When Zipporah Camille Thompson last showed at Whitespace in 2016 with Dark of the Moon, her work evoked an air of mystery and the unknown. The use of soft textiles contrasting against black paint evoked a sense of darkness, as if mirroring the undiscovered, dark corners of the universe. With her new show, Black Cloud Prism at Whitespace through October 20, the darkness has started to dissipate. Thompson’s work seems to have undergone a metamorphosis as she merges her customary techniques into more cohesive pieces, balancing the former use of objects and textiles with new, lighter hues and photographs.

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Zipporah Camille Thompson, Summoning the Storm, 2018

The Creatives | Ruth Dusseault

Audio Q&A: Ruth Dusseault documents off-grid millennials in “The Creatives”

August 2,2018
By Amy Kiley

Atlanta-based photographer and filmmaker Ruth Dusseault has traveled throughout North America documenting young people who live in communal groups outside societal structures and norms. She brings her findings to the public in a collection of photographs, shorts films and other media that reflect her background as both an artist and a journalist.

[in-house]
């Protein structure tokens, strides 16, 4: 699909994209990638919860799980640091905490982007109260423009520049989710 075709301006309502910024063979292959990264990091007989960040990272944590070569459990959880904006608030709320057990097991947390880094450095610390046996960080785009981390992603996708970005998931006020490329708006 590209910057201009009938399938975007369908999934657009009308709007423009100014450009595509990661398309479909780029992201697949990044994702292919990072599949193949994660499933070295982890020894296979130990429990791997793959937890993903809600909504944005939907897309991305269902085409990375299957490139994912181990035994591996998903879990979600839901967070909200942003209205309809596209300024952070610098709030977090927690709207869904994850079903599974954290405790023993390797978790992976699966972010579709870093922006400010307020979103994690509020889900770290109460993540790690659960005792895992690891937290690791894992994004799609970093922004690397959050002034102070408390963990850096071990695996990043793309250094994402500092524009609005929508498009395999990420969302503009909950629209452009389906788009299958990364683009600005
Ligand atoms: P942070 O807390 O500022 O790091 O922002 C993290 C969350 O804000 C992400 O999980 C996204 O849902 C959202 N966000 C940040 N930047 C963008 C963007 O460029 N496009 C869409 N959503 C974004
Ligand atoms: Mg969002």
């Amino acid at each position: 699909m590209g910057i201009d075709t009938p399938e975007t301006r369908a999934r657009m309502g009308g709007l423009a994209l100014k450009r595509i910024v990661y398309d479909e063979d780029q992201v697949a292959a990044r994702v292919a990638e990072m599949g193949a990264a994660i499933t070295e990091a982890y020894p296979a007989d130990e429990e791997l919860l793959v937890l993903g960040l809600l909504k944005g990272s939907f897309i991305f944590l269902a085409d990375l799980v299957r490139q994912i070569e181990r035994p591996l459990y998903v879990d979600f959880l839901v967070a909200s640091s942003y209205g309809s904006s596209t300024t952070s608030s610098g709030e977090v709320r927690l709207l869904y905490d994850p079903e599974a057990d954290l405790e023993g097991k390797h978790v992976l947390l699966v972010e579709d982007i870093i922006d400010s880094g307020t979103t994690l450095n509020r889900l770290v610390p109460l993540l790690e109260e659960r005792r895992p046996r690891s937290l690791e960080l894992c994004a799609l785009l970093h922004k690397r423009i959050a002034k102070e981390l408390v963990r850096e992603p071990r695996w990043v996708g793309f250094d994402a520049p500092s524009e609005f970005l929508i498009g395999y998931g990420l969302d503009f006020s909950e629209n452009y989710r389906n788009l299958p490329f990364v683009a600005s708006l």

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Ruth Dusseault, Adam and Eve, North Carolina, 2015 (30

Review: Modern hippie movement the focus of Atlanta photographer’s show

August 7,2018
By Felicia Feaster

Atlanta-based artist Ruth Dusseault has spent the past several years documenting some current strains of the counterculture across the country, and people united by their desire to drop out of mainstream life.

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“Adam and Eve, Skill Sharing Festival, North Carolina” is featured in Atlanta artist Ruth Dusseault’s solo exhibition “The Creatives” at Inman Park’s Whitespace Gallery. CONTRIBUTED BY WHITESPACE GALLERY Photo: For the AJC
Review: Modern hippie movement the focus of Atlanta photographer’s show

Short Shorts 2018 – CALL FOR ARTISTS

Short Shorts 2018 – CALL FOR ARTISTS

Deadline: July 22,2018
Submit on or
Curated by Didi Dunphy
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“We seek short films and video works (no more than 5 minutes) from authors/artists that explore and challenge ideas presented in this prompt, an investigation at revealing what is hidden, unraveling the distraction designed to confuse, un-muddying the smoke and mirrors.